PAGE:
Dorsal spines (total): 0; Dorsal soft rays (total): 13 - 21; Analspines: 0; Analsoft rays: 12 - 23; Vertebrae: 51 - 60
  • Whitehead, P.J.P. 1985 FAO Species Catalogue. Vol. 7. Clupeoid fishes of the world (suborder Clupeioidei). An annotated and illustrated catalogue of the herrings, sardines, pilchards, sprats, shads, anchovies and wolf-herrings. FAO Fish. Synop. 125(7/1):1-303. Rome: FAO. (Ref. 188)   http://www.fishbase.org/references/FBRefSummary.php?id=188&speccode=24 External link.
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Physical Description

Clupea harengus grow to about 17 inches (45.72 cm) and can weigh up to 1.5 pounds (0.68 kg) (Bigelow and Schroeder, 1953; Gulf of Maine Aquarium, 2004d). Atlantic herring stocks in the Baltic Sea have recently seen significant decreases in weight-at-age in all age-classes with larger declines in northern populations than southern populations, and in younger age groups than in older groups (Cardinale and Arrhenius, 2000). The result of this decrease in weight-at-age could be indicative of a change in the average size of all Clupea harengus populations, or it may only be a case of Baltic Sea populations.

Clupea harengus are laterally compressed, with a moderatly pointed nose, a large mouth at the tip of the snout, and a projecting lower jaw. They have a "saw-toothed keel" belly and a deeply forked tail. The keel is only weakly sawtoothed as compared to other members of its family. The dorsal fin is situated roughly midway down the back, and the abdominal fins are located almost directly below it. There is no adipose fin. The scales are large and loosely attached. The key anatomical difference between Clupea harengus and other members of the family is an oval patch of small teeth on the vomer bone at the center of the roof of the mouth (Bigelow and Schroeder, 1953).

The body color is of a deep steel blue or greenish blue, with silver sides and belly. Ventral and anal fins are translucent white. The pectorals are dark at their base and along the upper edge. The caudal and dorsal fins are also dark(Bigelow and Schroeder, 1953).

Range mass: 0.68 (high) kg.

Range length: 45.72 (high) cm.

Other Physical Features: ectothermic ; heterothermic ; bilateral symmetry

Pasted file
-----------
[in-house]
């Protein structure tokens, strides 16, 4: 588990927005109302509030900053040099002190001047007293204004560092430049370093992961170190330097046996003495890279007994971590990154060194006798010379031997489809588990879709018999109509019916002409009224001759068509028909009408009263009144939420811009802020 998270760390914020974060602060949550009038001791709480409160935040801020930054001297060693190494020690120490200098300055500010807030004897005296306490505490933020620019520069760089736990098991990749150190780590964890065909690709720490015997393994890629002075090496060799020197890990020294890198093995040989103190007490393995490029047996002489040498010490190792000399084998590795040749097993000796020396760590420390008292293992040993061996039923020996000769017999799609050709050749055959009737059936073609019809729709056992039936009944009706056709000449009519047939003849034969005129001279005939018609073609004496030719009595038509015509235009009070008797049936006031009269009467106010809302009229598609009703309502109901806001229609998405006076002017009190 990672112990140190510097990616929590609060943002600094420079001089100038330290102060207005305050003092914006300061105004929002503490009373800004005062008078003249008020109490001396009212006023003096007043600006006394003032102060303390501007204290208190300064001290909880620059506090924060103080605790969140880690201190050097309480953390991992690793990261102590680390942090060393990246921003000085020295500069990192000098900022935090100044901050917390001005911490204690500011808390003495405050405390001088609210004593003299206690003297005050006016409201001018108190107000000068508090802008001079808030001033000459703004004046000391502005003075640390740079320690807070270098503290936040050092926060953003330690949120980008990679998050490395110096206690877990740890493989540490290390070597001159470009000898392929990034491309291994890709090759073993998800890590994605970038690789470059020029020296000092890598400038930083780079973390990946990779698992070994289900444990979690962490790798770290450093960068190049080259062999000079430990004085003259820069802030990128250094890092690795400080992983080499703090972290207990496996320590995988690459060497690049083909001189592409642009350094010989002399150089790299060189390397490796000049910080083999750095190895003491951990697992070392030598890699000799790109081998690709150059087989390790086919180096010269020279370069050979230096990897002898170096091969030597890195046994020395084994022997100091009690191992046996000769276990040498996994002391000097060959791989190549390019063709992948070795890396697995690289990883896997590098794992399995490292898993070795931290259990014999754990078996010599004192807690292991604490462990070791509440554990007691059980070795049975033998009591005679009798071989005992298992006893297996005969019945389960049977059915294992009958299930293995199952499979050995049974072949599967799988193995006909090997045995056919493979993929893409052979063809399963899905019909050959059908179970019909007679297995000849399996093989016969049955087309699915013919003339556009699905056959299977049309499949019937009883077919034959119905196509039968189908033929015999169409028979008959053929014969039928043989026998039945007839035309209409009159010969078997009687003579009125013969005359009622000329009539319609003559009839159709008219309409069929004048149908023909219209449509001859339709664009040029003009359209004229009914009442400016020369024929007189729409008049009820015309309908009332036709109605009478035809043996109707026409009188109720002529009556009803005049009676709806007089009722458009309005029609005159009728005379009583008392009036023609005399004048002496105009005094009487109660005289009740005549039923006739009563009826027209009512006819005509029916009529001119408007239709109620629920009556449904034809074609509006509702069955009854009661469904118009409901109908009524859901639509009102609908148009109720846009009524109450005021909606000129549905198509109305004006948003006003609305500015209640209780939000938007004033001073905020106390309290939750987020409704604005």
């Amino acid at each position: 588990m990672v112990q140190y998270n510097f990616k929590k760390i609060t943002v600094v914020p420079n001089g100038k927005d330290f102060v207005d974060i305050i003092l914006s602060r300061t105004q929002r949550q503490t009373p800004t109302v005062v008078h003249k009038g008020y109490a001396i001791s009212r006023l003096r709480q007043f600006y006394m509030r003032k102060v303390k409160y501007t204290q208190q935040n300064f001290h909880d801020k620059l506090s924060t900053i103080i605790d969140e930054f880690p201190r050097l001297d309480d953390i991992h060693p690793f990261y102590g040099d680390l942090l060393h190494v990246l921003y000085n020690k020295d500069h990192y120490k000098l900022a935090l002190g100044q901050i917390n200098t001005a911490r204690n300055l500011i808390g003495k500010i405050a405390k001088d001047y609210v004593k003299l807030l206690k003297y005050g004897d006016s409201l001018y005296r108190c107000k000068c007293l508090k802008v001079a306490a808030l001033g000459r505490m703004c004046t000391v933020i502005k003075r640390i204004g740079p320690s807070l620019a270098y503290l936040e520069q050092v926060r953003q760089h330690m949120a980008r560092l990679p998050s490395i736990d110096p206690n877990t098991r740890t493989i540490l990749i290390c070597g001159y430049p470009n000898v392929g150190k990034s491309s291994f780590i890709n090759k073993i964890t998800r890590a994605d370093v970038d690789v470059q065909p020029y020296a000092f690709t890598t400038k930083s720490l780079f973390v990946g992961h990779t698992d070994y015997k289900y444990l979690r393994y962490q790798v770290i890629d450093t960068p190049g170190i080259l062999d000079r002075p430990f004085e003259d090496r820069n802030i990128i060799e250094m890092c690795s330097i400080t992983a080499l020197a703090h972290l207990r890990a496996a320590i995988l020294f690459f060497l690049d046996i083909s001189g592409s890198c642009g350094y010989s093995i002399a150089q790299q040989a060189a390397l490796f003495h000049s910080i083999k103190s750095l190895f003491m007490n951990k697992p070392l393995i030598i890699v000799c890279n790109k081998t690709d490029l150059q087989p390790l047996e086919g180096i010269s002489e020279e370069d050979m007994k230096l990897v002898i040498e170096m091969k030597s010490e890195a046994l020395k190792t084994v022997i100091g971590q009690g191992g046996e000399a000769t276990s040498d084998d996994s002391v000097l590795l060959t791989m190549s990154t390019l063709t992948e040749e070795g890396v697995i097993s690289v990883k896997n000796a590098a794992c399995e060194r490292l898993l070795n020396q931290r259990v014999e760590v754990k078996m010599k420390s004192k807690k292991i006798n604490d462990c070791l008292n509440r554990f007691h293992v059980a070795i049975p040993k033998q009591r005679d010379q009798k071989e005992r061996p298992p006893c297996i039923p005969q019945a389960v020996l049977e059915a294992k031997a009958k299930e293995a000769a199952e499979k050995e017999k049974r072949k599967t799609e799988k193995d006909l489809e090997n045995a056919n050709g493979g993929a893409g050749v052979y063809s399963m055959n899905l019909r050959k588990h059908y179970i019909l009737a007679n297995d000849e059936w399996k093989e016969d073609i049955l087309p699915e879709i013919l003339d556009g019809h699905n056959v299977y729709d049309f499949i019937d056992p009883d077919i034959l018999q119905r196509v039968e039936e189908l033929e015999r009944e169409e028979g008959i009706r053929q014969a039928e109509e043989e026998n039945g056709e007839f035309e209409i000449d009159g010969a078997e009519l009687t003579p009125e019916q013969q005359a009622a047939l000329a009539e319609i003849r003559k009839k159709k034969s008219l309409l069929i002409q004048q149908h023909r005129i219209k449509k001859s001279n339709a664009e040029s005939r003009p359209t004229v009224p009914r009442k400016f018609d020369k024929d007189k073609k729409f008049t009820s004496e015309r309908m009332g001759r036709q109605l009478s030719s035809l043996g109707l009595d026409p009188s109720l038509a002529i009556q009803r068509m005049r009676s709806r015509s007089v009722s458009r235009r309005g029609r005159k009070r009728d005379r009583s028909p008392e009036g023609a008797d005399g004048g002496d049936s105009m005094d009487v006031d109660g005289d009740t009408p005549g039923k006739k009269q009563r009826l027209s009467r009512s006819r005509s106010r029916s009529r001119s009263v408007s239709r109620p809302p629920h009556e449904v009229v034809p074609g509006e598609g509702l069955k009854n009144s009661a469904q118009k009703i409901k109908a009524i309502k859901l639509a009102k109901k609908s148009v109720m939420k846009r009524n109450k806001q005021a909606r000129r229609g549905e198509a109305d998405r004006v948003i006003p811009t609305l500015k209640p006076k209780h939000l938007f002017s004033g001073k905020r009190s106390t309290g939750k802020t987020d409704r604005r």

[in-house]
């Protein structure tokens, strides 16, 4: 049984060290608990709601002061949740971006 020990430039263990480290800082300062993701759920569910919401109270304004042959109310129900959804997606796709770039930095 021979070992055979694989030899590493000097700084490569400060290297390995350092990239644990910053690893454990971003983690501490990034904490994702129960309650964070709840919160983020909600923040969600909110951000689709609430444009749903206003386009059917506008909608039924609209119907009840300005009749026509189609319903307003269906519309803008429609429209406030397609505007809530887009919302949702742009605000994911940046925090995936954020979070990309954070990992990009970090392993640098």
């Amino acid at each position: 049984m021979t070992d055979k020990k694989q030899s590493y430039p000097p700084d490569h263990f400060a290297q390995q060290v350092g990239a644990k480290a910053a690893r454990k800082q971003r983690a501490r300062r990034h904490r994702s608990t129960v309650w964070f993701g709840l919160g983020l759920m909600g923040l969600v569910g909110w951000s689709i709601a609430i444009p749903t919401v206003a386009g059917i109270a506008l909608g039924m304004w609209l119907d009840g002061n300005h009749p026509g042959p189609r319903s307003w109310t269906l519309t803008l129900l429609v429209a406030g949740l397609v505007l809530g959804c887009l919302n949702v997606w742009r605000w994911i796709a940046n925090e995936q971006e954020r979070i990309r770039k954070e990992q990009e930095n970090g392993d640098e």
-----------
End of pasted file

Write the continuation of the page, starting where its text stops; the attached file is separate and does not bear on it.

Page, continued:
Sexual Dimorphism: sexes alike

  • Cardinale, M., F. Arrhenius. 2000. Decreasing weight-at-age of Atlantic herring (Clupea harengus) from the Baltic Sea between 1986 and 1996: a statistical analysis. ICES Journal of Marine Science, 57: 882-893.
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Size

Maximum size: 400 mm SL
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Max. size

45.0 cm SL (male/unsexed; (Ref. 37032)); max. published weight: 1,050 g (Ref. 6114); max. reported age: 25 years (Ref. 89560)
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to 45.0 cm SL; max. weight: 1,050 g.
  • Bigelow, H. B. and Schroeder, W. C., 1953; Whitehead, P. J. P., 1985; Blaxter, J. H. S., 1990.
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Diagnostic Description

Slender fish with a round belly. Scutes without prominent keel; 12 to 16 post-pelvic scutes (Ref. 188). No median notch in upper jaw; operculum without radiating bony striae; the posterior border of its gill opening is evenly rounded. It is blue to greenish-blue dorsally, becoming silvery ventrally. No distinctive dark spots on the body or fins (Ref. 188).
  • Whitehead, P.J.P. 1985 FAO Species Catalogue. Vol. 7. Clupeoid fishes of the world (suborder Clupeioidei). An annotated and illustrated catalogue of the herrings, sardines, pilchards, sprats, shads, anchovies and wolf-herrings. FAO Fish. Synop. 125(7/1):1-303. Rome: FAO. (Ref. 188)   http://www.fishbase.org/references/FBRefSummary.php?id=188&speccode=24 External link.
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Ecology

Habitat

Habitat Type: Marine

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nektonic
  • North-West Atlantic Ocean species (NWARMS)
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Found to depths of 200 m, prefer shallow inshore waters.
  • North-West Atlantic Ocean species (NWARMS)
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Habitat and Ecology

Habitat and Ecology
This benthopelagic, oceanodromous species, forms large schools in coastal waters. It feeds predominantly upon copepods, migrating up the water column at night to feed in shallower surface waters. The species is divided into several subspecies, with separate spawning times; these include the winter spawning Norwegian and Icelandic herrings, the autumn spawning Icelandic and North sea herrings and the Baltic herrings. Individuals mature at ages ranging from three to nine years. The Atlantic Herring ranges in depth from the surface to 200 m.

Three very large year classes were produced in 1994, 1998 and 2002 (TRAC 2006).

Systems
  • Marine
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Environment

benthopelagic; oceanodromous (Ref. 51243); brackish; marine; depth range 0 - 364 m (Ref. 58426), usually 0 - 200 m (Ref. 6683)
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Atlantic herring Clupea harengus are found in the palagic zone of marine waters, as well as coastal zones of throughout their geographic reach.